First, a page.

Legendary actor Charlton Heston surfaced in NRA-backed ads directed at then-House Speaker Tom Foley (D-WA). Heston intimated that “the Speaker has stopped listening.” 

Foley became the first sitting Speaker of the House to lose in 132 years as Republicans seized control of the House for the first time in four decades. All told, the NRA spent $1.7 million (back when $1.7 was a lot of money) on 24 races. NRA-supported candidates captured 19 of those contests. One could trace much of the NRA’s ire back to the effort to outlaw assault weapons. 

“Election day 1994 was an example of the grassroots strength and honest gun owners who want their lawmakers to get tough on criminals while preserving basic civil rights like the right to keep and bear arms,” said the NRA’s Tanya Metaska. 

An effort to repeal the assault weapons ban erupted into mayhem in the House chamber in March, 1996.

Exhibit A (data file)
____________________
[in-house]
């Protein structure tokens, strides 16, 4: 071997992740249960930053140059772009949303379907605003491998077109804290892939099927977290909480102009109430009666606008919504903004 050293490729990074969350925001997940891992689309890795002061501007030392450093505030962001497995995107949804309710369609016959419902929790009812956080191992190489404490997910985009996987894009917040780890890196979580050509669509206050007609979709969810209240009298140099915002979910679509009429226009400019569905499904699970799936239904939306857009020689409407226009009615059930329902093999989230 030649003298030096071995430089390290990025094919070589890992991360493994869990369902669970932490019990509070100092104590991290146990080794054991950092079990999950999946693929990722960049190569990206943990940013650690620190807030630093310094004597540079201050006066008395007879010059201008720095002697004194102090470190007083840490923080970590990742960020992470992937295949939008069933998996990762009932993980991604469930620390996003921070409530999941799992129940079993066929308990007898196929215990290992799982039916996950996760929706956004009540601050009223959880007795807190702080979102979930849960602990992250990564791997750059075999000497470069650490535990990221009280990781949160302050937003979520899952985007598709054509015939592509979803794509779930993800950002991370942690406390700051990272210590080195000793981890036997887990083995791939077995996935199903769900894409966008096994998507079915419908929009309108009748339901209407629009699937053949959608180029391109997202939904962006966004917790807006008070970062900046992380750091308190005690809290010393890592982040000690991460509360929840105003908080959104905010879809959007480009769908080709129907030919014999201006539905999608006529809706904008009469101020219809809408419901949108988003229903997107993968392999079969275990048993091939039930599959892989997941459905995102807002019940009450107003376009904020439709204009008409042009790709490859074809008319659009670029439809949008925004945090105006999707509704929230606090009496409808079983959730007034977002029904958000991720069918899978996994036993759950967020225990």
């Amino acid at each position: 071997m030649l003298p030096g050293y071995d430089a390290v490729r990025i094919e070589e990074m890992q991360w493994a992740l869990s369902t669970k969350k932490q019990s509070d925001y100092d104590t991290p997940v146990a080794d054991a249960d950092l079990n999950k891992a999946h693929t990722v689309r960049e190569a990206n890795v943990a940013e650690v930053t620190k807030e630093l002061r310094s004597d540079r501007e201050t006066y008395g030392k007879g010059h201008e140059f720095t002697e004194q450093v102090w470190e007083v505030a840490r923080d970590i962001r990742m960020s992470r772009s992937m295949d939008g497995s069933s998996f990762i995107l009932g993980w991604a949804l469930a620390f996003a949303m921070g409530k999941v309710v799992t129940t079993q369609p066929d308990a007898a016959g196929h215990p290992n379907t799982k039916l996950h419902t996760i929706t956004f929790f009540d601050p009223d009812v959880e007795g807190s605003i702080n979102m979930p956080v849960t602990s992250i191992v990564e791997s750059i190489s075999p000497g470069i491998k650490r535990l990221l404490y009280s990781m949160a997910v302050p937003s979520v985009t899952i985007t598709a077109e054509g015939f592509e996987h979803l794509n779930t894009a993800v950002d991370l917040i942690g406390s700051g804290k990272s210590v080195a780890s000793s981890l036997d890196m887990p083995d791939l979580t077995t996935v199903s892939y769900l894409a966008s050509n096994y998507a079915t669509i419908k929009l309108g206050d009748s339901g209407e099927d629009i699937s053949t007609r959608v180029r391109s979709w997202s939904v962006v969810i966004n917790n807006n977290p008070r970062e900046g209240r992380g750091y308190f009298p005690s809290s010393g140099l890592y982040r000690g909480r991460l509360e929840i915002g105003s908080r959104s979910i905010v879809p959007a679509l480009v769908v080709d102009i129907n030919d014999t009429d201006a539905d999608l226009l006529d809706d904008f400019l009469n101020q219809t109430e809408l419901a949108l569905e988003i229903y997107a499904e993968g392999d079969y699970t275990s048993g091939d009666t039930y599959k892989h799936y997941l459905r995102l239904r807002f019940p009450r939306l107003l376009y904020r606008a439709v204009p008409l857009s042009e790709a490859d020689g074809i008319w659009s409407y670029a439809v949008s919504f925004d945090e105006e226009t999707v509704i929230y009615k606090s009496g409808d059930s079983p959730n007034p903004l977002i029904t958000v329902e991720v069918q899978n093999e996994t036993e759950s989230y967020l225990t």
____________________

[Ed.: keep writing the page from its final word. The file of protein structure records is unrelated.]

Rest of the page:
One of the most-impassioned speeches opposed to the repeal came from then-Rep. Patrick Kennedy (D-RI), son to the late-Sen. Ted Kennedy (D-MA) and nephew to JFK and RFK. Kennedy was just 29 years-old and the youngest member of the House at the time. The Rhode Island Democrat’s voice cracked and his hands trembled as Kennedy glared at the Republicans.

“Families like mine all across this country know all too well what damage weapons can do and you want to arm our people even more! You want to add more magazines to the assault weapons so they can spray and kill even more people! Shame on you! What in the world are you thinking when you are opening up the debate on this issue?” Kennedy screamed.

The late Rep. Gerald Solomon (R-NY) could not let Kennedy’s attack stand. 

“When he stands up and questions the integrity of those of us that have this bill on the floor, the gentleman ought to be a little more careful! And let me tell you why!” growled Solomon, his jowls contorting into a Patton-like scowl. 

“Tell me why!” implored Kennedy from the well of the House. 

“My wife lives alone five days a week in a rural area in upstate New York!” bellowed Solomon. “She has a right to defend herself when I’m not there, son! And don’t you ever forget it!”

The House voted that day to eliminate the assault weapons ban. But Congress never fully repealed it. It expired unceremoniously a decade later.